Anna Paula and her 3 month old daughter Alexandra Victoria in front of their home in Electropaulo Favela
Tony Sheen is CAFOD’s Community Participation Coordinator for Westminster Diocese. Here he looks back on a memorable visit to São Paulo’s favelas, and explains how seeing the Church ‘in action’ helping those in need continues to inspire him.
Four years ago London was brimming with excitement when the Olympic Games arrived; a few special weeks which managed to bring out the best in Londoners. The eyes of the world are now on Brazil, where the 2016 Olympics kicked off last week.
This Olympics, CAFOD are shining a light on Brazil’s poorest communities
A couple of years ago I was lucky enough to visit São Paulo and meet some of the people supported by CAFOD’s partners. Early one morning I was collected by Heluiza and Osmar from our partner APOIO to visit a shanty town to the east of the city called Electropaulo Favela, where over 1200 families live in abject poverty.
Maristely, centre, leaning on a water butt at a workshop learning how to conserve water.
Maristely is the narrator of one of our Connect2: Brazil partners. She is currently a student in her final year at university, but alongside her studies she continues to participate in activities to defend the rights of people living in favelas and poor informal settlements with our partner, Movement for the Defence of Favelas (MDF) in São Paulo. Here Maristely talks about the 2016 Olympics taking place in Rio de Janeiro in Brazil this summer.
“On the sporting front, there is anxiety in making sure the Olympic Games take place. But the way these Games will happen is depressing.
Since the World Cup and the Olympic Games were first announced in Brazil these kinds of mega sporting events were seen as opportunities for improvements in basic infrastructure of the country, but in the preparation process, there has been little space for civil society participation and technical experts who know about urban development were not involved in the discussions.
Find out about Connect2: Brazil and how your parish can get involved
As the deadline approaches, there is a need for an accelerated release of funds to ensure that the games take place and that the infrastructure is ready. This leads to works that are not ready in time and rushed through quickly, resulting in the removal of poor urban inhabitants from good locations.
Esther Gillingham is CAFOD’s Brazil Programme Officer. As the Olympic Games get underway in Rio, this World Indigenous Day (9 August) Esther turns the spotlight on our work with Brazil’s indigenous peoples.
Brazil is once again under the world’s spotlight. Just two years ago, Brazil spent roughly USD3.6bn of public money on stadiums for the 2014 World Cup. Now, when 25.8 million Brazilians live in poverty, and the country is experiencing its worst political and economic crisis in decades, Brazil is hosting a second mega sporting event: the Olympics in Rio de Janeiro from 5 to 21 August.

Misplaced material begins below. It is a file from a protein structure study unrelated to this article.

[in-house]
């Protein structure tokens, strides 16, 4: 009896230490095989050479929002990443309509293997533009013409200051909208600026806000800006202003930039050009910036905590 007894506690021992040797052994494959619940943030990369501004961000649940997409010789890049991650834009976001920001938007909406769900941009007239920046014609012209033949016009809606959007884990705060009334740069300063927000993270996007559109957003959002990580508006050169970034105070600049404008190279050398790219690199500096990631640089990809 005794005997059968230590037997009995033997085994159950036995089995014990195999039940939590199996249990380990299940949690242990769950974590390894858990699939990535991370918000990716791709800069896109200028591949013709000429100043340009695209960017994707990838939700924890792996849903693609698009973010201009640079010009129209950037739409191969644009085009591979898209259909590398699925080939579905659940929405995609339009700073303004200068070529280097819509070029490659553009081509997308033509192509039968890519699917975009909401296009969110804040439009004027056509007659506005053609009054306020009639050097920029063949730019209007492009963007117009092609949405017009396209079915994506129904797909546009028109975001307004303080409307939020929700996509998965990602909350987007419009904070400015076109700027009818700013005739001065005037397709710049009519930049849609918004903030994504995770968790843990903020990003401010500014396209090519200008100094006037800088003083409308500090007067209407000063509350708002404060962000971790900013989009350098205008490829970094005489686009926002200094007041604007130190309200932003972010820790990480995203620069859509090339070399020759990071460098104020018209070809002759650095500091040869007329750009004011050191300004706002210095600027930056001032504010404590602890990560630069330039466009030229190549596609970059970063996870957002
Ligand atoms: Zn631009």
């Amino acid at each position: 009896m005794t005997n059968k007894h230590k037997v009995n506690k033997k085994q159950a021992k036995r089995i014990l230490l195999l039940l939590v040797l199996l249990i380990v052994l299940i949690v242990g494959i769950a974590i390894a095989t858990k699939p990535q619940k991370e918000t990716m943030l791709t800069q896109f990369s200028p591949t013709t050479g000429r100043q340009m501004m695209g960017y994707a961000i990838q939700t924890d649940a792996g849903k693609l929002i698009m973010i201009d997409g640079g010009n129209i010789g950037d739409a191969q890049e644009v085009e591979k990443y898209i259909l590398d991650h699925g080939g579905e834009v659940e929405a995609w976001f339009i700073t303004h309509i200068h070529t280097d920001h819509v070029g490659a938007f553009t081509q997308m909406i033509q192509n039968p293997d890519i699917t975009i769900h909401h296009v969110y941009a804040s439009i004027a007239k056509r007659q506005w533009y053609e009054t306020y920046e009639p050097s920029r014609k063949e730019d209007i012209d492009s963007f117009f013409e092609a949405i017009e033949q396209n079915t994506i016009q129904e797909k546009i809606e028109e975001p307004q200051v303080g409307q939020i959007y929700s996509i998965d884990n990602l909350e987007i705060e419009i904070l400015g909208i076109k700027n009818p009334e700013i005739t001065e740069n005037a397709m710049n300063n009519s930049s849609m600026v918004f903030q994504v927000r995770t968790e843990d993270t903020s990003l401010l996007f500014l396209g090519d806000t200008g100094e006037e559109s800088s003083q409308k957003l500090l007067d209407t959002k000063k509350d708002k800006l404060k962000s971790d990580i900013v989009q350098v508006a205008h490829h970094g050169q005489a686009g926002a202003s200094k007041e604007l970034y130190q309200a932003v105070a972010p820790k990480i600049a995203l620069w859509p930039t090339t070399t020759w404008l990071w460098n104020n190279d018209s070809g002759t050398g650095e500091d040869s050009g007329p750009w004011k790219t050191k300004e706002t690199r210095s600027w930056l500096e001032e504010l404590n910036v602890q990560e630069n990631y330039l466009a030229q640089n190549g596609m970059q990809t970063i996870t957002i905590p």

7 facts about Brazil you probably won’t hear at the Olympics
Brazil’s most vulnerable
In preparation, an estimated £3.8bn of taxpayers’ money has been spent and 77,000 people have been evicted from their homes. Here in the UK, I’ve found it difficult to ignore the headlines about the Zika virus, entrenched political corruption, and Olympics-related security breaches. But we rarely, if ever, hear about the threats posed to Brazil’s poorest and most vulnerable people.
On 14 July 2016, CAFOD’s partner, CIMI Tefé (Indigenous Missionary Council) organised a demonstration of indigenous leaders in defence of their rights, and presented a petition to the authorities demanding effective implementation of public policies. (Credit: CIMI Tefe)
Victoria Ahmed works in CAFOD’s Education Team. She reflects on the transformative power of sport.
It has been a pretty amazing summer of sport so far. From cheering on the Wales football team to the semi-final match of the Euros, to celebrating Andy Murray’s Wimbledon championship win, I’ve been swept up in a summer of sport. So now I’m really looking forward to the biggest sporting event of the summer: the Olympics in Rio.
Find out more about our work in Brazil
As August rolls around I find myself recovering from an injury. With each warmer day I feel a little bit stronger, and I’ve been surprised at how much I’ve drawn inspiration and strength from athletes. Though not particularly sporty myself, I recognise the power of sport to transform – the drive, commitment and teamwork on display this summer has definitely helped me on the road to recovery.
Filed under CAFOD, Education
John McBride carrying the Olympic flame through Barnard Castle
John McBride is CAFOD’s Learning and Development Coordinator. Here he shares his fond memories of carrying the Olympic flame for CAFOD, and about meeting some of the partners who have inspired him to continue speaking out to protect our common home.
We are shining a light on Brazil this Olympic Games
2012 was a big year in Britain, Bradley Wiggins won the Tour de France, Andy Murray won at Wimbledon and Rory McIlroy won the US PGA. We also hosted the Olympic Games that proved to be a triumph. We showed the rest of the world that we were good at sports. In a small County Durham town, I made my contribution to the summer of sport by carrying the Olympic flame, representing CAFOD supporters and partners through the market town of Barnard Castle.